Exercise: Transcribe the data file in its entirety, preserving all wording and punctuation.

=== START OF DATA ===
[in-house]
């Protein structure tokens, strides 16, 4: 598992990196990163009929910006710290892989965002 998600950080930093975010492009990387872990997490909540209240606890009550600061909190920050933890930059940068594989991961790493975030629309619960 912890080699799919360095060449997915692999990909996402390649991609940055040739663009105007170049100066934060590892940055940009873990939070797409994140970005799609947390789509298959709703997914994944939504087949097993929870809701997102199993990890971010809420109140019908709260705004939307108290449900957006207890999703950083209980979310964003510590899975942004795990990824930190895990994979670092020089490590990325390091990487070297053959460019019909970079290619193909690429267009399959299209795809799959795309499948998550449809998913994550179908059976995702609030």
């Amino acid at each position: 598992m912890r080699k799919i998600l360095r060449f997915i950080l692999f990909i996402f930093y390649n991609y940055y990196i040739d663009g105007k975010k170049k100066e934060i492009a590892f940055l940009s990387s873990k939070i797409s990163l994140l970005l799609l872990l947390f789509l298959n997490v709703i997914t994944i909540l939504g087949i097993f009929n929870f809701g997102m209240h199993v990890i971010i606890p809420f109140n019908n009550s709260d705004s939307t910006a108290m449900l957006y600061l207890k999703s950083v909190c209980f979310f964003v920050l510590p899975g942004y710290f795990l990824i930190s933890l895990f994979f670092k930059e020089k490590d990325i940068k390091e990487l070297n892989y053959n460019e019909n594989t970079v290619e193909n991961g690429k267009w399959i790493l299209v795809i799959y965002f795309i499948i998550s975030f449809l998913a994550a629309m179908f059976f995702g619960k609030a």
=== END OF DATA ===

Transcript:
[in-house]
């Protein structure tokens, strides 16, 4: 598992990196990163009929910006710290892989965002 998600950080930093975010492009990387872990997490909540209240606890009550600061909190920050933890930059940068594989991961790493975030629309619960 912890080699799919360095060449997915692999990909996402390649991609940055040739663009105007170049100066934060590892940055940009873990939070797409994140970005799609947390789509298959709703997914994944939504087949097993929870809701997102199993990890971010809420109140019908709260705004939307108290449900957006207890999703950083209980979310964003510590899975942004795990990824930190895990994979670092020089490590990325390091990487070297053959460019019909970079290619193909690429267009399959299209795809799959795309499948998550449809998913994550179908059976995702609030």
């Amino acid at each position: 598992m912890r080699k799919i998600l360095r060449f997915i950080l692999f990909i996402f930093y390649n991609y940055y990196i040739d663009g105007k975010k170049k100066e934060i492009a590892f940055l940009s990387s873990k939070i797409s990163l994140l970005l799609l872990l947390f789509l298959n997490v709703i997914t994944i909540l939504g087949i097993f009929n929870f809701g997102m209240h199993v990890i971010i606890p809420f109140n019908n009550s709260d705004s939307t910006a108290m449900l957006y600061l207890k999703s950083v909190c209980f979310f964003v920050l510590p899975g942004y710290f795990l990824i930190s933890l895990f994979f670092k930059e020089k490590d990325i940068k390091e990487l070297n892989y053959n460019e019909n594989t970079v290619e193909n991961g690429k267009w399959i790493l299209v795809i799959y965002f795309i499948i998550s975030f449809l998913a994550a629309m179908f059976f995702g619960k609030a």